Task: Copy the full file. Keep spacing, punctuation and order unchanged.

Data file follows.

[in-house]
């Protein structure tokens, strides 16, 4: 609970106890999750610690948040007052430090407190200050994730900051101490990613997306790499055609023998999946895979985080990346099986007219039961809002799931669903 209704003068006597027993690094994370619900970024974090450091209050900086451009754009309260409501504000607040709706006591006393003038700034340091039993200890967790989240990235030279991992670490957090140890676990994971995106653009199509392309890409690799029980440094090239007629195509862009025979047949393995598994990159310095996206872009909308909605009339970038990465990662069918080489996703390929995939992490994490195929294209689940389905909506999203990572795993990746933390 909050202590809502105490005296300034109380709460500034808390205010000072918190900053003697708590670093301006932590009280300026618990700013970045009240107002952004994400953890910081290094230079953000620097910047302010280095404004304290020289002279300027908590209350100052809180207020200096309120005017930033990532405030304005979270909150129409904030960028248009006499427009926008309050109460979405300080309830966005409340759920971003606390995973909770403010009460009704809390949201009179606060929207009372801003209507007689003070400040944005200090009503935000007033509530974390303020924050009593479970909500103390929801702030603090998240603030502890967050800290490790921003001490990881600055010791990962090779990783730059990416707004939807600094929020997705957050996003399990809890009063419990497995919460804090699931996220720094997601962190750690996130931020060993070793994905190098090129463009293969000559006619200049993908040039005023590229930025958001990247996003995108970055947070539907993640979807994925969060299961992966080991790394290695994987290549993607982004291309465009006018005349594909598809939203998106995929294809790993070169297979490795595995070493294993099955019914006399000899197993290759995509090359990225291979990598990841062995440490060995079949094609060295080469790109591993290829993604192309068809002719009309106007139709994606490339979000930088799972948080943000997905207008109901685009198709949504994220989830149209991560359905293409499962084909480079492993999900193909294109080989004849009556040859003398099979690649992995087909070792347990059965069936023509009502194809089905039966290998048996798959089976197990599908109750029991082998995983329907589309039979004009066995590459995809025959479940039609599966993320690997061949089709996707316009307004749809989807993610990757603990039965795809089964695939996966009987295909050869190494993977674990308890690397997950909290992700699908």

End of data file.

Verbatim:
[in-house]
């Protein structure tokens, strides 16, 4: 609970106890999750610690948040007052430090407190200050994730900051101490990613997306790499055609023998999946895979985080990346099986007219039961809002799931669903 209704003068006597027993690094994370619900970024974090450091209050900086451009754009309260409501504000607040709706006591006393003038700034340091039993200890967790989240990235030279991992670490957090140890676990994971995106653009199509392309890409690799029980440094090239007629195509862009025979047949393995598994990159310095996206872009909308909605009339970038990465990662069918080489996703390929995939992490994490195929294209689940389905909506999203990572795993990746933390 909050202590809502105490005296300034109380709460500034808390205010000072918190900053003697708590670093301006932590009280300026618990700013970045009240107002952004994400953890910081290094230079953000620097910047302010280095404004304290020289002279300027908590209350100052809180207020200096309120005017930033990532405030304005979270909150129409904030960028248009006499427009926008309050109460979405300080309830966005409340759920971003606390995973909770403010009460009704809390949201009179606060929207009372801003209507007689003070400040944005200090009503935000007033509530974390303020924050009593479970909500103390929801702030603090998240603030502890967050800290490790921003001490990881600055010791990962090779990783730059990416707004939807600094929020997705957050996003399990809890009063419990497995919460804090699931996220720094997601962190750690996130931020060993070793994905190098090129463009293969000559006619200049993908040039005023590229930025958001990247996003995108970055947070539907993640979807994925969060299961992966080991790394290695994987290549993607982004291309465009006018005349594909598809939203998106995929294809790993070169297979490795595995070493294993099955019914006399000899197993290759995509090359990225291979990598990841062995440490060995079949094609060295080469790109591993290829993604192309068809002719009309106007139709994606490339979000930088799972948080943000997905207008109901685009198709949504994220989830149209991560359905293409499962084909480079492993999900193909294109080989004849009556040859003398099979690649992995087909070792347990059965069936023509009502194809089905039966290998048996798959089976197990599908109750029991082998995983329907589309039979004009066995590459995809025959479940039609599966993320690997061949089709996707316009307004749809989807993610990757603990039965795809089964695939996966009987295909050869190494993977674990308890690397997950909290992700699908």